2. Diana Michelle Fox, "The Artistic Vision of Jean Lecomte du Nouÿ," Archaeology: A Publication of the Archaeological Institute of America (September/October 2004); Grace Glueck, "Impressionism? Modernism? Never! The Old Ways Were Fine With Him," New York Times (9 July 2004), E2:27.

3. According to architectural critic Bay Brown, Barnes (1915-2004) was "a diehard modernist who never succumbed to the whims of postmodernism." Architecture Magazine (17 November 2004).

4. On Olympia, see T. J. Clark, The Painting of Modern Life: Paris in the Art of Manet and His Followers, (Princeton: Princeton University Press, 1984), 79-146. Regarding prostitution and representation in nineteenth-century France, see Hollis Clayson, Painted Love: Prostitution in French Art of the Impressionist Era (New Haven: Yale University Press, 1991); Charles Bernheimer, Figures of Ill Repute: Representing Prostitution in Nineteenth-Century France (Cambridge: Harvard University Press, 1989).

5. Roger Diederen, From Homer to the Harem: The Art of Jean Lecomte du Nouÿ, (New York: Dahesh Museum of Art, 2004), 24-25.

6. Jonathan Crary, Suspensions of Perception: Attention, Spectacle, and Modern Culture, (Cambridge: MIT Press, 1999).

7. Alexander Nemerov, "Burning Daylight: Remington, Electricity, and Flash Photography," in Nancy K. Anderson, Frederic Remington: The Color of Night (Washington, D.C.: National Gallery of Art, 2003), 76-95; idem, "The Dark Cat: Arthur Putnam and a Fragment of Night," American Art 16 (Spring 2002): 37-59; Alan C. Braddock, "Shooting the Beholder: Charles Schreyvogel and the Spectacle of Gun Vision," public lecture presented at the 16th Annual Southwest Art History Conference, Taos, N.M., 29 October 2004. For reproductions of works by Lecomte du Nouÿ not illustrated here, see Diederen, From Homer to the Harem, figs. 94, 113, 114.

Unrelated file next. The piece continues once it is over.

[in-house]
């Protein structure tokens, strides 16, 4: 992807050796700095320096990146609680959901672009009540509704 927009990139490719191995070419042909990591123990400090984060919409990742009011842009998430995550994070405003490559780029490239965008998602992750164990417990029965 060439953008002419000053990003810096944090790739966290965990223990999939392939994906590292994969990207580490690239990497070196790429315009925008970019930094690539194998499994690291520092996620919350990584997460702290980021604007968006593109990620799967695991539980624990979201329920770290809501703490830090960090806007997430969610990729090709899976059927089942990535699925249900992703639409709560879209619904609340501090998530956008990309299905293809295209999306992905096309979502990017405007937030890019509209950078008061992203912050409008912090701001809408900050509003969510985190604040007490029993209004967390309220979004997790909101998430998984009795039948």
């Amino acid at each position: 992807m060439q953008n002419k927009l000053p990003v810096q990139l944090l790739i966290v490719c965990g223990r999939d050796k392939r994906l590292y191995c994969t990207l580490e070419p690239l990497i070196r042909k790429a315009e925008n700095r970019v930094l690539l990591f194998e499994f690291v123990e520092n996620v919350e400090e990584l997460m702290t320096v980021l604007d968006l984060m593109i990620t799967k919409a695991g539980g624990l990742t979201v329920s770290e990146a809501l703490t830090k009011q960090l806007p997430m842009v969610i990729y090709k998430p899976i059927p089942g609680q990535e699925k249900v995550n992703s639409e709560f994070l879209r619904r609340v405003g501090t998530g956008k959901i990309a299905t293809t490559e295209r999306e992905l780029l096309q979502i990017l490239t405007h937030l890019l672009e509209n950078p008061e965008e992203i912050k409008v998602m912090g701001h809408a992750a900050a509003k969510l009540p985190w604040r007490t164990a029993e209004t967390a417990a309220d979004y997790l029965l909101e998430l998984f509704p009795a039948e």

8. Linda Nochlin, "The Imaginary Orient," Art in America 71, no. 5 (May 1983): 189, quoted in Diederen, From Homer to the Harem, 134.

9. Holly Edwards, Noble Dreams, Wicked Pleasures: Orientalism in America, 1870-1930, (Princeton: Princeton University Press in Association with the Sterling and Francine Clark Art Institute, 2000).